Earlier this week we published a rapid evidence review on the impact of rail investments on local economies. We found 29 studies that met our requirements for inclusion in an evidence review – essentially, using some type of comparison, rather than a simple before and after analysis. The studies covered different scales and types of rail investments, including both heavy rail between places and light rail within cities.
By focussing only on impacts which are both local and economic, we miss a lot of the larger reasons why rail investment is a good idea. Providing an alternative to cars, for example, and helping people access employment and leisure more easily and cheaply.
What can offset the benefits of rail investment?
The question we normally ask is whether an investment led to more employment, wages, or productivity for people and businesses who live in the city or town where the investment is made. Typically, the evidence suggests a positive impact, but it is not as strong as is often assumed. We also often find that two issues can offset the benefits of investment: displacement, and rising property values. These are both issues that have emerged in the rail investment review.
Not all of the studies look at this, but several suggest that a substantial portion of the gains in employment and new business starts close to a new station may be due to movers from neighbourhoods further away. So they are not new activity, just new to the area. In some cases that may be all right, for example, when densification is desirable. But policymakers should take the effect of displacement into account when considering the overall benefits of a scheme.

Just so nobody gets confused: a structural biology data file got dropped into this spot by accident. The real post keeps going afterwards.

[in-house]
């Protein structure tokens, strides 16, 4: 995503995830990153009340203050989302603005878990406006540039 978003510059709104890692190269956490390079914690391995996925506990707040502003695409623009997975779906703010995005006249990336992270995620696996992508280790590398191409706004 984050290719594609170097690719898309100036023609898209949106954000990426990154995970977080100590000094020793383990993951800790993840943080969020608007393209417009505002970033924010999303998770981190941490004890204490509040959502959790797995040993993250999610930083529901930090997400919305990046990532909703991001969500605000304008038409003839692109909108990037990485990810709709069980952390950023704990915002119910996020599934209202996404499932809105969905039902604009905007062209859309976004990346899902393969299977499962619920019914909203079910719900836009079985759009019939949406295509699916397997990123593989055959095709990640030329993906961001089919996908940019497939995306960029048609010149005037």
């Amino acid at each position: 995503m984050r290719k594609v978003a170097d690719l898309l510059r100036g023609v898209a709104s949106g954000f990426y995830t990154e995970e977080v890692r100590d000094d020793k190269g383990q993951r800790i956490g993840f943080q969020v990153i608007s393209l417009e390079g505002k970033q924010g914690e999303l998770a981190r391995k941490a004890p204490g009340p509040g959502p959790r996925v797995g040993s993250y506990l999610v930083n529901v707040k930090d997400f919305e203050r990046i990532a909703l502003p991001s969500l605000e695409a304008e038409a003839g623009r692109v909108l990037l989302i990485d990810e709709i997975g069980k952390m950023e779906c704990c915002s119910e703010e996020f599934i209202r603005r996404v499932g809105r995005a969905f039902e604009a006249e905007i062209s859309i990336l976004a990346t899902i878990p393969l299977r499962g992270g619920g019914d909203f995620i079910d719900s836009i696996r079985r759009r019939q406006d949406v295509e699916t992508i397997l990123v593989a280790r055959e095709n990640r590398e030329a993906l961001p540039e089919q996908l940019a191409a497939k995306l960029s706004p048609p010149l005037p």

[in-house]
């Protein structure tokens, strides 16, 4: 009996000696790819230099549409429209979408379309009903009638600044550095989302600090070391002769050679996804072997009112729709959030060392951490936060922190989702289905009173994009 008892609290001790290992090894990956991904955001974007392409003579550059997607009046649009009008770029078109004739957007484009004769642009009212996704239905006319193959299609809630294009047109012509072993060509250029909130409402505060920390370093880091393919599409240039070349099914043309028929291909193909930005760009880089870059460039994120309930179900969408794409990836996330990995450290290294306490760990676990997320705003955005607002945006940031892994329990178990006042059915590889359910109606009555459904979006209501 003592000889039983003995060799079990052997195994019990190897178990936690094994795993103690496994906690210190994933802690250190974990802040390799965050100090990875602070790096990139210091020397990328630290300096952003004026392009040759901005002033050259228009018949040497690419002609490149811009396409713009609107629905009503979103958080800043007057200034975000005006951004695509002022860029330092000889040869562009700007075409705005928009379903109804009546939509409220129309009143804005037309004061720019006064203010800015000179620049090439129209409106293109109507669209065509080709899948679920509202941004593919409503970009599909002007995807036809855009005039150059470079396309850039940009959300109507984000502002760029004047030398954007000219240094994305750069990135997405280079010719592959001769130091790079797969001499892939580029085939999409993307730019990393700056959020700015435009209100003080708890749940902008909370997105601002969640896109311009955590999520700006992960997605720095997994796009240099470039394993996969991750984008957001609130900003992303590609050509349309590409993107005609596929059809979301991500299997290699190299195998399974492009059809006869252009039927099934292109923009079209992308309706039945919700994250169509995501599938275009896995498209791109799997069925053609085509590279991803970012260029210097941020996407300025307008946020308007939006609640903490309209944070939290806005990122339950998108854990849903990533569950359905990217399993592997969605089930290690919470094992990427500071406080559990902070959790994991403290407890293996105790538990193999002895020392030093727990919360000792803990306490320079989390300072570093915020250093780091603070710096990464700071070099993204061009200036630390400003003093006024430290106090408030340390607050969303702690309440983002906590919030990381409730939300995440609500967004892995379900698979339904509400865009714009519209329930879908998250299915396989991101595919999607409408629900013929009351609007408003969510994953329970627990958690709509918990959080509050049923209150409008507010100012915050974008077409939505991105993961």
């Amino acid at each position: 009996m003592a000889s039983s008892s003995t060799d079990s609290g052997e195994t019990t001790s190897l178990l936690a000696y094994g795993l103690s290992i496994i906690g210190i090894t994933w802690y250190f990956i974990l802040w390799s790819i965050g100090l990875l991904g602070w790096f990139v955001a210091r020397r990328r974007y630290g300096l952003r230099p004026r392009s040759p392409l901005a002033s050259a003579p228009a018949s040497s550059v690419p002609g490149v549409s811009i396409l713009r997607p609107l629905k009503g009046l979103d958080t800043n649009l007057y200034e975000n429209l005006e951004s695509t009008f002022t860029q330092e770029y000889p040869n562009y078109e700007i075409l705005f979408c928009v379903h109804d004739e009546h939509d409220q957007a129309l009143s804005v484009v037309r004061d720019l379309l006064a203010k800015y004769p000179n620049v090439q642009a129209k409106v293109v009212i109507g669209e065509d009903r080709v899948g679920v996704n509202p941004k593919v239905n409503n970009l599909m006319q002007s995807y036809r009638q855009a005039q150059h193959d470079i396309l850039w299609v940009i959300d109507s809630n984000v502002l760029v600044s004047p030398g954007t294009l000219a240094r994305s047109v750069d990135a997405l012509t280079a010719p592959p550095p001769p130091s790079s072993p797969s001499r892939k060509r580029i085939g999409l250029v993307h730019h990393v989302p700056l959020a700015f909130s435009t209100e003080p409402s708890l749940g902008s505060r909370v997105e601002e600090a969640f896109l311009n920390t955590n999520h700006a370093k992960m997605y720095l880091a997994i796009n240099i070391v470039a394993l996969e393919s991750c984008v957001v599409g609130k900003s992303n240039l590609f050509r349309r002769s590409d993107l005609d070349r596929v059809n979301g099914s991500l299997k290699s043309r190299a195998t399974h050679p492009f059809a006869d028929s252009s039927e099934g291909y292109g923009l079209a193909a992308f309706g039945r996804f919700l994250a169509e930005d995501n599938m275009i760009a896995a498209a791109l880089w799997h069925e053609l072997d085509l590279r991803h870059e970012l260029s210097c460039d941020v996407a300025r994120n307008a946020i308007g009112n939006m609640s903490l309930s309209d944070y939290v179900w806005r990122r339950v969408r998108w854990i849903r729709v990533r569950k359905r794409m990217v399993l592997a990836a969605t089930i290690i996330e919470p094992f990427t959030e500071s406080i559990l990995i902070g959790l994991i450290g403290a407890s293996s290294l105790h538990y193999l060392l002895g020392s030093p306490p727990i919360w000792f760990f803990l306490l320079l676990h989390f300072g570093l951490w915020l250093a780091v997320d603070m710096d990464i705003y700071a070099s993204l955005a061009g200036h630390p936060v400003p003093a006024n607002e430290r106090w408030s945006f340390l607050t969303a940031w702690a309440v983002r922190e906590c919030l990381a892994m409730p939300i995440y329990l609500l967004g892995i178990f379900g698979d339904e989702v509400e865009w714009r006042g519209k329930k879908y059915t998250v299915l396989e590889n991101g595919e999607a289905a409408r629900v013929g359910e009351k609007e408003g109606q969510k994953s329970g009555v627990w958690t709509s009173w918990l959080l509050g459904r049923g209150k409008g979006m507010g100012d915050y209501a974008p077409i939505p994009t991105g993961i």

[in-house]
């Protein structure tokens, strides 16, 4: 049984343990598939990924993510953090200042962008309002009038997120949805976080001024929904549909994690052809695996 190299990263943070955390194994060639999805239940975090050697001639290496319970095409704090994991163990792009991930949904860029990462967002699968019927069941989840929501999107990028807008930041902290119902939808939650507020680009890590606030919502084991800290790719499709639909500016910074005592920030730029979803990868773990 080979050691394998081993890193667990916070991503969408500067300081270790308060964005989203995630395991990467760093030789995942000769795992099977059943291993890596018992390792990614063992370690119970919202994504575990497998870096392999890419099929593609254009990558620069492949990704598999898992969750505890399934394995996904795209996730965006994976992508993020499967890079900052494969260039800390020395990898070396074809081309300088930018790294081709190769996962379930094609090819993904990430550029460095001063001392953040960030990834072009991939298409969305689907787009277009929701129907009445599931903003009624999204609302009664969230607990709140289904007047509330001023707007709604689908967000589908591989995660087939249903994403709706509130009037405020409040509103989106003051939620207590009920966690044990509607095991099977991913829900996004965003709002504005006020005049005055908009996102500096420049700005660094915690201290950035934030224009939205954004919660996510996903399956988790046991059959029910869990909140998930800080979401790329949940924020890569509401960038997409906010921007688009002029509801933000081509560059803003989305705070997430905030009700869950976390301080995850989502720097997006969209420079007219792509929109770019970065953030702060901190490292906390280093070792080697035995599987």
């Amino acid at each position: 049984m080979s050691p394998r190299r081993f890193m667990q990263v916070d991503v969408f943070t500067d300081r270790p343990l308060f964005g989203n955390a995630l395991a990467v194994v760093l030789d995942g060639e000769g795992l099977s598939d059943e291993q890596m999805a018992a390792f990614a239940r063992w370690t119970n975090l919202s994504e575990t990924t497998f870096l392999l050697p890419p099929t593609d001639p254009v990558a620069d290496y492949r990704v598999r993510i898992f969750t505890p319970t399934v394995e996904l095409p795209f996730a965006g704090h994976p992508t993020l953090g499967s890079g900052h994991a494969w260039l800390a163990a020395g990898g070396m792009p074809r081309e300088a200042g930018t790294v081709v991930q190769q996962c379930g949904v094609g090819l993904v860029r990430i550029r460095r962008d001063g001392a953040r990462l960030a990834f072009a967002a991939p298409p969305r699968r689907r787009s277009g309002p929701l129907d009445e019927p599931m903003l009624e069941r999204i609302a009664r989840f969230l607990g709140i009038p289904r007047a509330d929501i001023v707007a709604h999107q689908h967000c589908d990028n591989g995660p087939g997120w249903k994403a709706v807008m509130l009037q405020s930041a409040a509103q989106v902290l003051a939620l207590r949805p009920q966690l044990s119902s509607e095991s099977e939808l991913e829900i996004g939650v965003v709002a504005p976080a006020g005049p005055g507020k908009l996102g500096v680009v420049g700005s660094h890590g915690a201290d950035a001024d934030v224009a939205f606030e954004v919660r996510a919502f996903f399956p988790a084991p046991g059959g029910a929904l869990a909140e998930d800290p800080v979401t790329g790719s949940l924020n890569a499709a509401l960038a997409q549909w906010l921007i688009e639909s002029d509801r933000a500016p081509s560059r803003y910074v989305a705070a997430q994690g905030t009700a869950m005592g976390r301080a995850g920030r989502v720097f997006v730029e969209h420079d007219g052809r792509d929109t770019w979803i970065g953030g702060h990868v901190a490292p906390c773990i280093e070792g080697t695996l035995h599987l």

Rising property values
Increasing property values is another frequent ‘thing to consider’ in our policy guidance. In some circumstances rising property values is a beneficial outcome, for example, in countries where local governments levy property taxes. In the UK, however, local authorities do not increase their spending power when property values go up. Instead, these benefits will go to owners and landlords. Local people and businesses may find themselves priced out of their neighbourhood when a new station arrives and makes an area more desirable and this was the case in some of the studies we examined.
Even taking these factors into account, a new rail investment is a major opportunity for any community, opening up access to jobs, businesses and customers.